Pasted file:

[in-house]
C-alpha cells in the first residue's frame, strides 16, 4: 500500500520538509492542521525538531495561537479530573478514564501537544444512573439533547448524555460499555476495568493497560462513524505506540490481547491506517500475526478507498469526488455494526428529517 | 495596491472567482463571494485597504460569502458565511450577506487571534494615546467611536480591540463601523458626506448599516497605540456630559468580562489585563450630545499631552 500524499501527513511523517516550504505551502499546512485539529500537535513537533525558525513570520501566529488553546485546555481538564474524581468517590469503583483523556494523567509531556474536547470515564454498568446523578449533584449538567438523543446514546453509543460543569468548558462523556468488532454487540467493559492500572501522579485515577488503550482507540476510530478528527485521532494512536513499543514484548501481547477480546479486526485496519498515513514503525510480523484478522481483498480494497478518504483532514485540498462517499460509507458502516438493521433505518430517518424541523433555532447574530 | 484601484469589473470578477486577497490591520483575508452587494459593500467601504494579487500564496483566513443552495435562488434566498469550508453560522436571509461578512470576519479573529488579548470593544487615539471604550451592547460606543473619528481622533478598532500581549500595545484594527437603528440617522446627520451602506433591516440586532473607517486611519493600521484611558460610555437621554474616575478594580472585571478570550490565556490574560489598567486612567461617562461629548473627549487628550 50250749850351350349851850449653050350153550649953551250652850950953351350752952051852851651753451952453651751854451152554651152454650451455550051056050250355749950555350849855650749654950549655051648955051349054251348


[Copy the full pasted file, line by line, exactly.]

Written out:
[in-house]
C-alpha cells in the first residue's frame, strides 16, 4: 500500500520538509492542521525538531495561537479530573478514564501537544444512573439533547448524555460499555476495568493497560462513524505506540490481547491506517500475526478507498469526488455494526428529517 | 495596491472567482463571494485597504460569502458565511450577506487571534494615546467611536480591540463601523458626506448599516497605540456630559468580562489585563450630545499631552 500524499501527513511523517516550504505551502499546512485539529500537535513537533525558525513570520501566529488553546485546555481538564474524581468517590469503583483523556494523567509531556474536547470515564454498568446523578449533584449538567438523543446514546453509543460543569468548558462523556468488532454487540467493559492500572501522579485515577488503550482507540476510530478528527485521532494512536513499543514484548501481547477480546479486526485496519498515513514503525510480523484478522481483498480494497478518504483532514485540498462517499460509507458502516438493521433505518430517518424541523433555532447574530 | 484601484469589473470578477486577497490591520483575508452587494459593500467601504494579487500564496483566513443552495435562488434566498469550508453560522436571509461578512470576519479573529488579548470593544487615539471604550451592547460606543473619528481622533478598532500581549500595545484594527437603528440617522446627520451602506433591516440586532473607517486611519493600521484611558460610555437621554474616575478594580472585571478570550490565556490574560489598567486612567461617562461629548473627549487628550 50250749850351350349851850449653050350153550649953551250652850950953351350752952051852851651753451952453651751854451152554651152454650451455550051056050250355749950555350849855650749654950549655051648955051349054251348